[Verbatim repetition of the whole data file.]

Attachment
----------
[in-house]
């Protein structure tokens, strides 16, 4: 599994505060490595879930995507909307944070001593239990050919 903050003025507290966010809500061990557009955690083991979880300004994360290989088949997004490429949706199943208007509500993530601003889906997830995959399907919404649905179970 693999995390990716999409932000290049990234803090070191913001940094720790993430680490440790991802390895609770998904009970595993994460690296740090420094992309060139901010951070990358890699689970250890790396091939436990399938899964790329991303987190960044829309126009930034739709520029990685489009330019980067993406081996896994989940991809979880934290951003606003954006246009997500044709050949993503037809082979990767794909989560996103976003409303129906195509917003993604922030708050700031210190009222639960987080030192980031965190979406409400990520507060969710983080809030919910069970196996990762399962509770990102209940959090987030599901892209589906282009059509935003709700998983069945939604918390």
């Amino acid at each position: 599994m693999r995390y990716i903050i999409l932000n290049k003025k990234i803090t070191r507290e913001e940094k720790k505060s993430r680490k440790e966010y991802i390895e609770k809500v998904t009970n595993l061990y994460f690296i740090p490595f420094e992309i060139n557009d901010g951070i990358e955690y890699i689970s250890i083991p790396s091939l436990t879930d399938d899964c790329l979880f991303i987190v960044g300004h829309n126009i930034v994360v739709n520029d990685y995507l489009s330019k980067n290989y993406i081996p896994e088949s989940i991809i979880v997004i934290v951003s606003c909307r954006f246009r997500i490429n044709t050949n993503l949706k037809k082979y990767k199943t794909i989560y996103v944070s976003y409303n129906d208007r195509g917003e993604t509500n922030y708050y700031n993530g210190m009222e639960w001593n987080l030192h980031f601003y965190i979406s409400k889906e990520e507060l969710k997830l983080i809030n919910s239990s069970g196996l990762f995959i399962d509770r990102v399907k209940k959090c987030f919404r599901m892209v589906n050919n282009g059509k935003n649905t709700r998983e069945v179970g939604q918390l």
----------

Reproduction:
[in-house]
């Protein structure tokens, strides 16, 4: 599994505060490595879930995507909307944070001593239990050919 903050003025507290966010809500061990557009955690083991979880300004994360290989088949997004490429949706199943208007509500993530601003889906997830995959399907919404649905179970 693999995390990716999409932000290049990234803090070191913001940094720790993430680490440790991802390895609770998904009970595993994460690296740090420094992309060139901010951070990358890699689970250890790396091939436990399938899964790329991303987190960044829309126009930034739709520029990685489009330019980067993406081996896994989940991809979880934290951003606003954006246009997500044709050949993503037809082979990767794909989560996103976003409303129906195509917003993604922030708050700031210190009222639960987080030192980031965190979406409400990520507060969710983080809030919910069970196996990762399962509770990102209940959090987030599901892209589906282009059509935003709700998983069945939604918390």
């Amino acid at each position: 599994m693999r995390y990716i903050i999409l932000n290049k003025k990234i803090t070191r507290e913001e940094k720790k505060s993430r680490k440790e966010y991802i390895e609770k809500v998904t009970n595993l061990y994460f690296i740090p490595f420094e992309i060139n557009d901010g951070i990358e955690y890699i689970s250890i083991p790396s091939l436990t879930d399938d899964c790329l979880f991303i987190v960044g300004h829309n126009i930034v994360v739709n520029d990685y995507l489009s330019k980067n290989y993406i081996p896994e088949s989940i991809i979880v997004i934290v951003s606003c909307r954006f246009r997500i490429n044709t050949n993503l949706k037809k082979y990767k199943t794909i989560y996103v944070s976003y409303n129906d208007r195509g917003e993604t509500n922030y708050y700031n993530g210190m009222e639960w001593n987080l030192h980031f601003y965190i979406s409400k889906e990520e507060l969710k997830l983080i809030n919910s239990s069970g196996l990762f995959i399962d509770r990102v399907k209940k959090c987030f919404r599901m892209v589906n050919n282009g059509k935003n649905t709700r998983e069945v179970g939604q918390l």